University of London to expand its selection of free online courses
The university that pioneered the world's first distance-learning degrees has put the latest trend in online education to the test by offering a selection of e-courses.
The University of London launched a suite of four massive open online courses (MOOCs) in June on the platform of educational technology firm Coursera. And after conducting a detailed evaluation of the students' course and survey results, it has declared the trial a success and plans to roll out further subjects.
The free, open-access courses are offered online to an unlimited number of students - without formal assessment - and have attracted more than 210,000 people from 160 countries. A post-course survey found that 91 per cent of users rated it as "good", "very good" or "excellent", according to a report published by the university last week.
The four six-week courses currently available - in photojournalism, malware, English common law and computer programming - require about five to 10 hours of study per week, through video lectures, multiple-choice questions and interactive forums.
Barney Grainger, academic project manager for University of London International Programmes, says: "There is a very high satisfaction rate. And we have received, at this point, 45 expressions of interest in our degree courses from students who have taken one of our MOOCs.
"The fact that there is a conversion from MOOC learning to seeking full degrees would indicate that our outlay on these MOOCs has, in fact, been justified. Our learning journey has commenced, and the MOOC business model can work," Grainger says.
International Programmes is planning to continue all four pilot courses and launch five more MOOCs next year in partnership with institutions within the university. The new courses haven't been announced.
Grainger says the profile of MOOC users varied markedly from that of students working towards international degrees at the university. The former were typically graduate professionals in their 20s or 30s, living in developed countries or leading emerging-market economies.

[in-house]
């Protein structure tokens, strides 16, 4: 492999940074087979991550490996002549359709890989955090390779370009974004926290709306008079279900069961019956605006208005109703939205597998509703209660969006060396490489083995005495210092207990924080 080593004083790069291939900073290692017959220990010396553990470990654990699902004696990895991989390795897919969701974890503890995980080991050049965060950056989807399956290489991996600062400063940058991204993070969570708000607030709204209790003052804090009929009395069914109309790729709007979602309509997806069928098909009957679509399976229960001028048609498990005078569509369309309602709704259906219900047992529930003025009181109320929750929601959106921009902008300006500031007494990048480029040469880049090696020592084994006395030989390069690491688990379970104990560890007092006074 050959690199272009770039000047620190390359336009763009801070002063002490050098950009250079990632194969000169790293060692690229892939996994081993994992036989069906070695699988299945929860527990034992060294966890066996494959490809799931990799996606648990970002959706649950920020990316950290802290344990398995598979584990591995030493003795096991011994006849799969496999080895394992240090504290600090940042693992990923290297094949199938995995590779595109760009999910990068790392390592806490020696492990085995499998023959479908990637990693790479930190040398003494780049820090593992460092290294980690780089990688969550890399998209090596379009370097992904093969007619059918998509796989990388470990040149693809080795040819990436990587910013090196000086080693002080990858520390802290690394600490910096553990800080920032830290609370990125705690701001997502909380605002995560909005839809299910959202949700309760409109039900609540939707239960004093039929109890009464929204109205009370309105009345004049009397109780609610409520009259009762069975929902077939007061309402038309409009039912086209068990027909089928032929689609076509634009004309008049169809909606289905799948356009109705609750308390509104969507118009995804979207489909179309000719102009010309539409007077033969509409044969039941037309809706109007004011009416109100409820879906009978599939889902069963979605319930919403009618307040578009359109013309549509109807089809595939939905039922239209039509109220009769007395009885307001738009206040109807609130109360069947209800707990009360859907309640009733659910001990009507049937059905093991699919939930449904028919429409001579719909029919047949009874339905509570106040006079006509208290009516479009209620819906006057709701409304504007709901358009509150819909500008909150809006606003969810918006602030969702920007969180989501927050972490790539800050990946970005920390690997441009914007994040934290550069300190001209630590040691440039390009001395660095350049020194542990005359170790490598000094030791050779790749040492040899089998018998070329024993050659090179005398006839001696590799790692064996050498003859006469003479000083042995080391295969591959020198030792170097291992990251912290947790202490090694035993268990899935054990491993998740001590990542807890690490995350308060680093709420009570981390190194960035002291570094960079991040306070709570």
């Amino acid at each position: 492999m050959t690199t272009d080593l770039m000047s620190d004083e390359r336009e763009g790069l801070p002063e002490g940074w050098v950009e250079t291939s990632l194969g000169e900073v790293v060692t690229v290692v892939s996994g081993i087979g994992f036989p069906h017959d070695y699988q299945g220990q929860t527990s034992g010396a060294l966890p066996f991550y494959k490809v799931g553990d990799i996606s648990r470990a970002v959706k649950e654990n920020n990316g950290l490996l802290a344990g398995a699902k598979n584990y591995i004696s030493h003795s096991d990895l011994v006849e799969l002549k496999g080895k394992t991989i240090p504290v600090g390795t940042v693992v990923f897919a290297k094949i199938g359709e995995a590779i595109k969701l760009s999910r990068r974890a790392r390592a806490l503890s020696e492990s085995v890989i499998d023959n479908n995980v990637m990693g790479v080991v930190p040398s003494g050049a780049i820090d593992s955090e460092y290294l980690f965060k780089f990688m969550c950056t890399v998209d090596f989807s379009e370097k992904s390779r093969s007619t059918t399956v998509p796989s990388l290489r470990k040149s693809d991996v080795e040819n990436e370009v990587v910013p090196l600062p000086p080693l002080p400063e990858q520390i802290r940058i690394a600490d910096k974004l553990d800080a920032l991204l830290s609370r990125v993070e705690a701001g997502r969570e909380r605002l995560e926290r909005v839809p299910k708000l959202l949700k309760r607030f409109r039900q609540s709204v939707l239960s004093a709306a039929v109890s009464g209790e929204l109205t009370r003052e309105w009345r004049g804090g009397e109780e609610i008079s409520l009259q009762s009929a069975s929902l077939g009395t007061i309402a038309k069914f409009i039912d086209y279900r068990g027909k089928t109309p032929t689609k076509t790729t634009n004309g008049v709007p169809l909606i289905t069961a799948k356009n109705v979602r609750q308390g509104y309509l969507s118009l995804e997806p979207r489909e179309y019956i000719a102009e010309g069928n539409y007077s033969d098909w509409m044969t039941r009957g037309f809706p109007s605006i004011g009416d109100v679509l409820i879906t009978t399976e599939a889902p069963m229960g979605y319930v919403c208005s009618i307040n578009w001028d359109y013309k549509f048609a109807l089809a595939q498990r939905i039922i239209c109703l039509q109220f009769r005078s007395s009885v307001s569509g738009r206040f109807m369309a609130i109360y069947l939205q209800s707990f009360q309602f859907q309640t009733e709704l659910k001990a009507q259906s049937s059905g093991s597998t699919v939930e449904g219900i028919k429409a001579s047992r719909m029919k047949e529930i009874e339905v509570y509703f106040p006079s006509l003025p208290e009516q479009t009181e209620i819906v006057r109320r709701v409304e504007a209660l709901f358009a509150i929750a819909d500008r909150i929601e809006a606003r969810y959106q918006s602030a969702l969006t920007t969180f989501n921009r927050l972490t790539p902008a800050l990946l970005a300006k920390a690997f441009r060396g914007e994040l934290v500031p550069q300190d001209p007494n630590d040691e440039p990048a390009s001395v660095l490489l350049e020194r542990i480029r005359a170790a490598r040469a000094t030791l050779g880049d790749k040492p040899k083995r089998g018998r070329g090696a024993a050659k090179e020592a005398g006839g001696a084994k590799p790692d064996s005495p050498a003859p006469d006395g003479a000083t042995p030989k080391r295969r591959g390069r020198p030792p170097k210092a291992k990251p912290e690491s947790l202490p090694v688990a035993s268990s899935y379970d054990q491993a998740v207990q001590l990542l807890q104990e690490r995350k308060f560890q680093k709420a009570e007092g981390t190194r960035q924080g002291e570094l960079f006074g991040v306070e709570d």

More than 25 per cent were in the US, followed by India, Britain, Brazil and Spain, whereas most University of London international degree students had previously left school in former Commonwealth countries.
An analysis also showed there was an "engagement funnel" in the number of registered students who stayed active in the learning process, with a steady decline as the courses proceeded.
Of the 212,110 students who registered at the launch, 44 per cent were active learners who viewed a lecture, tried a quiz, or posted in a forum in the first week of the course. Of these 94,492 students, 29 per cent were still active in the sixth week, and 9 per cent completed the course and obtained a Statement of Accomplishment.
Mike Kerrison, director of academic development for International Programmes, says the retention rate matched expectations, and the number of students completing the course might not be the best measure of success, as most students were not seeking certification.
"Considering that the courses are free and allow students to do as much or as little work as they like, the number of students engaging in the course materials is considerable," he says.
Just 177 of the 25,543 students who answered a pre-course survey were from Hong Kong, which has 4,500 students seeking University of London international degrees, while 355 were from the mainland.
But Kerrison says the large number of Hongkongers who matched the MOOC student profile of well-educated professionals in their mid-30s suggested that registrations from the territory would increase over the coming years.
"I certainly think it is something likely to appeal to Hong Kong people," he says. "And there is very little doubt that in Hong Kong - and Singapore and Malaysia - we will get many of our alumni taking MOOCs as continuing professional development.
Kerrison says the mainland's absence from the list of emerging-market economies with the most MOOC students was largely due to internet access problems caused by the nation's restrictive firewall, but the issue is expected to be resolved through a partnership forged last month between Coursera and mainland internet provider NetEase.
"We would therefore expect our University of London courses launched in 2014 to have a much more significant base of students from mainland China," he says.